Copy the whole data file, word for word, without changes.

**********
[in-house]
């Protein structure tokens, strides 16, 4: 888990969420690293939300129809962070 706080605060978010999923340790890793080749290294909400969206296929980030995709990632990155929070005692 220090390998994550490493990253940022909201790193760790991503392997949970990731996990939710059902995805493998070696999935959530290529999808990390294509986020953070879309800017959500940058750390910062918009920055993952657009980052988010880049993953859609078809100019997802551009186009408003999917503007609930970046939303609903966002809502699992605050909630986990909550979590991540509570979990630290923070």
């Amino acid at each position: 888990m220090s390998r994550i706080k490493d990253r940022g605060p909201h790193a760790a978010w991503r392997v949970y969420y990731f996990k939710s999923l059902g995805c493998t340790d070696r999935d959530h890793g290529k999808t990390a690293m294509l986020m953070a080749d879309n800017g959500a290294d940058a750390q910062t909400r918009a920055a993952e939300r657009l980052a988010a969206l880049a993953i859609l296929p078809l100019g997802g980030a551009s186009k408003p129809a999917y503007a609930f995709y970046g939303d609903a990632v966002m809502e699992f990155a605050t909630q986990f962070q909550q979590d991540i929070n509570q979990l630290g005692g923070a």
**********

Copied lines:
[in-house]
């Protein structure tokens, strides 16, 4: 888990969420690293939300129809962070 706080605060978010999923340790890793080749290294909400969206296929980030995709990632990155929070005692 220090390998994550490493990253940022909201790193760790991503392997949970990731996990939710059902995805493998070696999935959530290529999808990390294509986020953070879309800017959500940058750390910062918009920055993952657009980052988010880049993953859609078809100019997802551009186009408003999917503007609930970046939303609903966002809502699992605050909630986990909550979590991540509570979990630290923070």
């Amino acid at each position: 888990m220090s390998r994550i706080k490493d990253r940022g605060p909201h790193a760790a978010w991503r392997v949970y969420y990731f996990k939710s999923l059902g995805c493998t340790d070696r999935d959530h890793g290529k999808t990390a690293m294509l986020m953070a080749d879309n800017g959500a290294d940058a750390q910062t909400r918009a920055a993952e939300r657009l980052a988010a969206l880049a993953i859609l296929p078809l100019g997802g980030a551009s186009k408003p129809a999917y503007a609930f995709y970046g939303d609903a990632v966002m809502e699992f990155a605050t909630q986990f962070q909550q979590d991540i929070n509570q979990l630290g005692g923070a």